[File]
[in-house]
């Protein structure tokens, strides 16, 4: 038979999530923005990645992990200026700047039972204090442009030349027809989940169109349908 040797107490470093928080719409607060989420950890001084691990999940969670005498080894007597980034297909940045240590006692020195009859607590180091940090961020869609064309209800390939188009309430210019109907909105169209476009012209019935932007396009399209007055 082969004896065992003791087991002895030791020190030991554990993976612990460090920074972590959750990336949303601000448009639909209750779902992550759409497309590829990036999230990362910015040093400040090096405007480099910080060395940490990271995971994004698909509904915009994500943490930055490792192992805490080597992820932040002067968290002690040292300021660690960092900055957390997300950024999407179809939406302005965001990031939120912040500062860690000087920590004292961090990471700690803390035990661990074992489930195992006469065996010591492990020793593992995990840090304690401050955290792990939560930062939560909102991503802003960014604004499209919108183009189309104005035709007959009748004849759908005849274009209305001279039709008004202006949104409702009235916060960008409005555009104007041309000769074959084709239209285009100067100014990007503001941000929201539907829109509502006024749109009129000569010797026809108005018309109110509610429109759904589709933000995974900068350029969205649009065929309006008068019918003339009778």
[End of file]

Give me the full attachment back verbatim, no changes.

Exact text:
[in-house]
């Protein structure tokens, strides 16, 4: 038979999530923005990645992990200026700047039972204090442009030349027809989940169109349908 040797107490470093928080719409607060989420950890001084691990999940969670005498080894007597980034297909940045240590006692020195009859607590180091940090961020869609064309209800390939188009309430210019109907909105169209476009012209019935932007396009399209007055 082969004896065992003791087991002895030791020190030991554990993976612990460090920074972590959750990336949303601000448009639909209750779902992550759409497309590829990036999230990362910015040093400040090096405007480099910080060395940490990271995971994004698909509904915009994500943490930055490792192992805490080597992820932040002067968290002690040292300021660690960092900055957390997300950024999407179809939406302005965001990031939120912040500062860690000087920590004292961090990471700690803390035990661990074992489930195992006469065996010591492990020793593992995990840090304690401050955290792990939560930062939560909102991503802003960014604004499209919108183009189309104005035709007959009748004849759908005849274009209305001279039709008004202006949104409702009235916060960008409005555009104007041309000769074959084709239209285009100067100014990007503001941000929201539907829109509502006024749109009129000569010797026809108005018309109110509610429109759904589709933000995974900068350029969205649009065929309006008068019918003339009778």